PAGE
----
PARAGOULD, AR (KAIT) – According to the non-profit group, Safe Kids USA, more than 65% of parents are using tether straps on child safety seats improperly. According to statistics collected by the group, 30% use tether straps on the top of safety seats, which keep a child's head secure in the event of a crash. Police officers across Jonesboro and Paragould told Region 8 News those numbers need to be improved.
"We got through a week class. We went to Jonesboro. The Seat Belt Coalition, they put it on. It's put on by Mike Smith," said Jack Hailey, who is a certified child safety seat technician. "Each car, there's a LATCH system, how it works on car seats when you go to install them, stuff like that. (We learned) how to install the car seats properly so the children are safe when they're in those.
Hailey said parents overwhelmingly do not know how to properly install child safety seats. Click here for more information about how to install various seats. Hailey said the Paragould Police Department would hold a safety seat clinic sometime in November. Jonesboro police told Region 8 News a child safety seat clinic will be held October 1st from 9 a.m. to noon in the back parking lot of the old Indian Mall.
"Arkansas Children's Hospital, they estimate that about 75% of all seats that are put in by parents are put in improperly," said Hailey. "A lot of it comes down to the seat belts, when someone puts them in, they pull the seat belt out and click it into the latch, which the seat belt doesn't lock or a lot of seat belts don't lock until you pull them all the way out. Then as you let them go back in, you'll hear that ratchet sound when it goes back in."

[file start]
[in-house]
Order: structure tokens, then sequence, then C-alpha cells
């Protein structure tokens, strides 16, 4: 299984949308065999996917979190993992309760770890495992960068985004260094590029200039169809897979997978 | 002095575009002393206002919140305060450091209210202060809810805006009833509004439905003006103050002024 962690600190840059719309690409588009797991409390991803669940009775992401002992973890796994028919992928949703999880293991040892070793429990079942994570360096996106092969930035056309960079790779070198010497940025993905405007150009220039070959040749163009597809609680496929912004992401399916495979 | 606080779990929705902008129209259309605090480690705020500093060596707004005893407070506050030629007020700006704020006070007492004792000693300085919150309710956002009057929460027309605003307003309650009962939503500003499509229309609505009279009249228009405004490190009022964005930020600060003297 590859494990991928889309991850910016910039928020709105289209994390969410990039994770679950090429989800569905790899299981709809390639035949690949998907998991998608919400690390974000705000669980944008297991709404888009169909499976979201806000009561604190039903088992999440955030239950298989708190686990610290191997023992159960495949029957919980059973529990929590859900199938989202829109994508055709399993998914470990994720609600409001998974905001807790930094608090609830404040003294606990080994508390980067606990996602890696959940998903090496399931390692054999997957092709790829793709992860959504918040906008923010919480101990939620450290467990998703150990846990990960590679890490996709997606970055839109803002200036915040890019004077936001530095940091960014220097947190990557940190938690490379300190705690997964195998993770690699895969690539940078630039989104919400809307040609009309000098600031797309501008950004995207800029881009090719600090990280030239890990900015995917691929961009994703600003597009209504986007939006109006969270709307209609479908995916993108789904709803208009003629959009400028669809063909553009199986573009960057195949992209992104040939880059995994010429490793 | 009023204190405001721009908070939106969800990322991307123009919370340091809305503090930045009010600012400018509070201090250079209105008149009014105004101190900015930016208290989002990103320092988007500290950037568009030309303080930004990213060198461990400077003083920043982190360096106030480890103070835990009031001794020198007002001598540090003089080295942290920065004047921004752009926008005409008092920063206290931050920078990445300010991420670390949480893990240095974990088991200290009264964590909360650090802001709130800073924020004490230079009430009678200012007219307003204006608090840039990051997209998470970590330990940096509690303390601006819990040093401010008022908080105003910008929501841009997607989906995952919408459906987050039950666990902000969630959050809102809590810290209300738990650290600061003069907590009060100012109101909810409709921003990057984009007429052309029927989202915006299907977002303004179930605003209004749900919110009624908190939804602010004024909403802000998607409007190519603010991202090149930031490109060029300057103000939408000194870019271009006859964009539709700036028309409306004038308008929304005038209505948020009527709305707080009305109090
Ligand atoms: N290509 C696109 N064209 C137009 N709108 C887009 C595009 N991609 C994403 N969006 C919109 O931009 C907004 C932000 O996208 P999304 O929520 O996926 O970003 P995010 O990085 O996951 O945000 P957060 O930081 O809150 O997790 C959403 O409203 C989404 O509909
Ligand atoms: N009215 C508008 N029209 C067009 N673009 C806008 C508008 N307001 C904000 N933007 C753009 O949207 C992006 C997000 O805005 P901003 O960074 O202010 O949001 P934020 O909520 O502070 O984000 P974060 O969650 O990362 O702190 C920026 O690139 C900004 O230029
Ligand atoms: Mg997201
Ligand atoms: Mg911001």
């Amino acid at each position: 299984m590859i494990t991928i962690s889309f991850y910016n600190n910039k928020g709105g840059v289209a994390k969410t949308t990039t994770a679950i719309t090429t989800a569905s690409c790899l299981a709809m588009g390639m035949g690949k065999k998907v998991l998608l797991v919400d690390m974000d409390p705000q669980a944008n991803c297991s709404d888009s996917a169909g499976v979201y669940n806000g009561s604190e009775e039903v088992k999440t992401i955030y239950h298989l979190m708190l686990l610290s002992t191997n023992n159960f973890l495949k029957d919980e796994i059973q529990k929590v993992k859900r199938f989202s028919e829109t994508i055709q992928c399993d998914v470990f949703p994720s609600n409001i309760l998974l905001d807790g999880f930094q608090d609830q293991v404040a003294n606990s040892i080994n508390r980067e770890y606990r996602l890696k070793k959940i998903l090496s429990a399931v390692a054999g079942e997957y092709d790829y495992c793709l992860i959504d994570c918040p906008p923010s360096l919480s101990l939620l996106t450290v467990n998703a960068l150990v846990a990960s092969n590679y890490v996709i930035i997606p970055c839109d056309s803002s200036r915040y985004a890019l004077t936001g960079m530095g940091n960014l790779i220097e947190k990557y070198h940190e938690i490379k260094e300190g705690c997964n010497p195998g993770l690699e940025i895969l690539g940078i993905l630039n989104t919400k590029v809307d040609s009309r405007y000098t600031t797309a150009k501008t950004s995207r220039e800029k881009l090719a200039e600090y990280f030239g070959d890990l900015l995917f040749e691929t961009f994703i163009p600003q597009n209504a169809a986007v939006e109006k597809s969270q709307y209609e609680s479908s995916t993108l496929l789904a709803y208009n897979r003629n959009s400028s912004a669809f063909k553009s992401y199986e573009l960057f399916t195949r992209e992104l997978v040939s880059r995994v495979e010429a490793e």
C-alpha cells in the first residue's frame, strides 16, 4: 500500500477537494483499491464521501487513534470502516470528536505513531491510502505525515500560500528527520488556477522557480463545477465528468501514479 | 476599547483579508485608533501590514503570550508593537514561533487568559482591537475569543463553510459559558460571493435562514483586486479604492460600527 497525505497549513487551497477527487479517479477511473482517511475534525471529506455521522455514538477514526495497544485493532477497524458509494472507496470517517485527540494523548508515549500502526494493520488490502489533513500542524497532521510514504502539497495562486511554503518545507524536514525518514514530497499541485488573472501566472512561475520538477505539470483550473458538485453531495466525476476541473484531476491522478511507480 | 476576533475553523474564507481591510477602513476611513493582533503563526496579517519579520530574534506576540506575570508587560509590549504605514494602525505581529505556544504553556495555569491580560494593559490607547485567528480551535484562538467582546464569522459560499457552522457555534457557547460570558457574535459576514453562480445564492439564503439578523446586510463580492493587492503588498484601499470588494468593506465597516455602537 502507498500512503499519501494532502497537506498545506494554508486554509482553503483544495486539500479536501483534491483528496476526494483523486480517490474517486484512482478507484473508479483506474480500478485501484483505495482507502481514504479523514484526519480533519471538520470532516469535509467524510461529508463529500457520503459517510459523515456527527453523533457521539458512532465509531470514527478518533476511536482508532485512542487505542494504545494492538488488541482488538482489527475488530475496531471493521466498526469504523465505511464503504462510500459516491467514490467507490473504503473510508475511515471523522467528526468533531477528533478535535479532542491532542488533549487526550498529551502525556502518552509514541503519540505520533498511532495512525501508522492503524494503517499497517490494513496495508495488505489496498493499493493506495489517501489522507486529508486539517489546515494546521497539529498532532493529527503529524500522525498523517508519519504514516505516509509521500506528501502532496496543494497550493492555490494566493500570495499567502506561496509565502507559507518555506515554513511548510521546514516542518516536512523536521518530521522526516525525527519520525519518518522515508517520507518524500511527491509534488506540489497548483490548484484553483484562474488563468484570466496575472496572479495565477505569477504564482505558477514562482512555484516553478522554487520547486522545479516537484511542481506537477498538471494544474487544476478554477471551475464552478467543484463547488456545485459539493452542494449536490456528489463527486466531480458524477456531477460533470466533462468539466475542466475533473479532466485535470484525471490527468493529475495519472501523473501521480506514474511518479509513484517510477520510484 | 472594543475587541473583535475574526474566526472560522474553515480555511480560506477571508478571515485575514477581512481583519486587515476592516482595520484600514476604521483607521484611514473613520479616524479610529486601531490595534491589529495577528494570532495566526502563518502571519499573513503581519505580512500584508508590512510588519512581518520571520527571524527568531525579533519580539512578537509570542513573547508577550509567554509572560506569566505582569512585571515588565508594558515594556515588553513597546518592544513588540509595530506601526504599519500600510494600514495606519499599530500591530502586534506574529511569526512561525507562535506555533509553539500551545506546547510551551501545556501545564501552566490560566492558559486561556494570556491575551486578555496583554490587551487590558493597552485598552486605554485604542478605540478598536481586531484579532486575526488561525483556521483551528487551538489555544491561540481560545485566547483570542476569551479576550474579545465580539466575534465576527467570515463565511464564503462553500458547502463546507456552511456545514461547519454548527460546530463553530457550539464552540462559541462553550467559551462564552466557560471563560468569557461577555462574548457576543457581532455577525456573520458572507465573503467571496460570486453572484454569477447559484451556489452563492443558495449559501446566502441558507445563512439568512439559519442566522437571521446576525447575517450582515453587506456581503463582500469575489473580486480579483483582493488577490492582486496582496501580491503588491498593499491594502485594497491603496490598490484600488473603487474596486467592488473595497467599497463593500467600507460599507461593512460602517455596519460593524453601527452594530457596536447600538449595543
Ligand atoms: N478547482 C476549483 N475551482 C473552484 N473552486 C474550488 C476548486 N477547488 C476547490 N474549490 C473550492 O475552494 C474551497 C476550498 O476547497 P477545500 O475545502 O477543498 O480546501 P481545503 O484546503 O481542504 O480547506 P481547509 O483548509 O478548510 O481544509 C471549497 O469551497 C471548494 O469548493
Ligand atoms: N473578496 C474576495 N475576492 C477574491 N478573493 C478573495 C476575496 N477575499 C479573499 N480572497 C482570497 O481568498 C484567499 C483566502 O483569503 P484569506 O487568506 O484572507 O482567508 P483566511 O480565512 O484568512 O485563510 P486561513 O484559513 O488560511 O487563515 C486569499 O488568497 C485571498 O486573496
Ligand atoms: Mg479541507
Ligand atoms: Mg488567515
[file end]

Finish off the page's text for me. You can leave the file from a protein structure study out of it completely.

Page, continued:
Hailey said the federal government passed a law, requiring automakers to manufacture cars with special safety features for child seats. One such feature involved the LATCH system. LATCH, or Lower Anchors and Tethers for Children, was part of a $152 million rule to save lives. According to the National Highway and Transportation Safety Administration, the program is preventing approximately 3,600 injuries each year.
"The recommendation is when you install a seat, it should have no more than one inch movement side to side. It should be so secure in that car that when you grab the side of it and move it, it should not move more than one inch either way," said Hailey. "They're going to move back and forth, because that's the way, especially for an infant seat, they're designed for that. But as far as side to side, you shouldn't have movement more than one inch."
Hailey said there is a difference in the type of seats used.
"Those seats (infant) are designed, is one the baby is inside, if it swings up, the seat folds up, they're still in like a cocoon inside that seat. They're not sitting in the seat where they're up above the outside of it," said Hailey. "We recommend the infant seat is for a child who is up to one year old and 20 pounds. You do get into the case a lot of times when you have kids that are not one years old, but they may be hitting that 20 pound mark."
Teachers have also noticed the lack of knowledge involving child safety seats.
"Most of the time when they were there doing their car seats, they would just put them in however it fits in their car. They don't pay attention to the angles and most of the car seats have a reference guide on where they're supposed to sit," said Sarah Brown, nurse at Woodrow Wilson Elementary in Paragould. "A lot of times they'll keep them in the convertible seats longer than their supposed to be."
Brown said the price of seating sometimes adds to the problem. Some seats can cost as low as 30 dollars compared to some that are a few hundred dollars.
"You see that quite a bit. Especially a lot of times babies going home from the hospital. They don't have the appropriate size that they need to go home, and some of the babies are a lot smaller than like say, a baby that's under five pounds or hits right at five pounds and their car seat isn't approved for five pounds and they're going home," said Brown.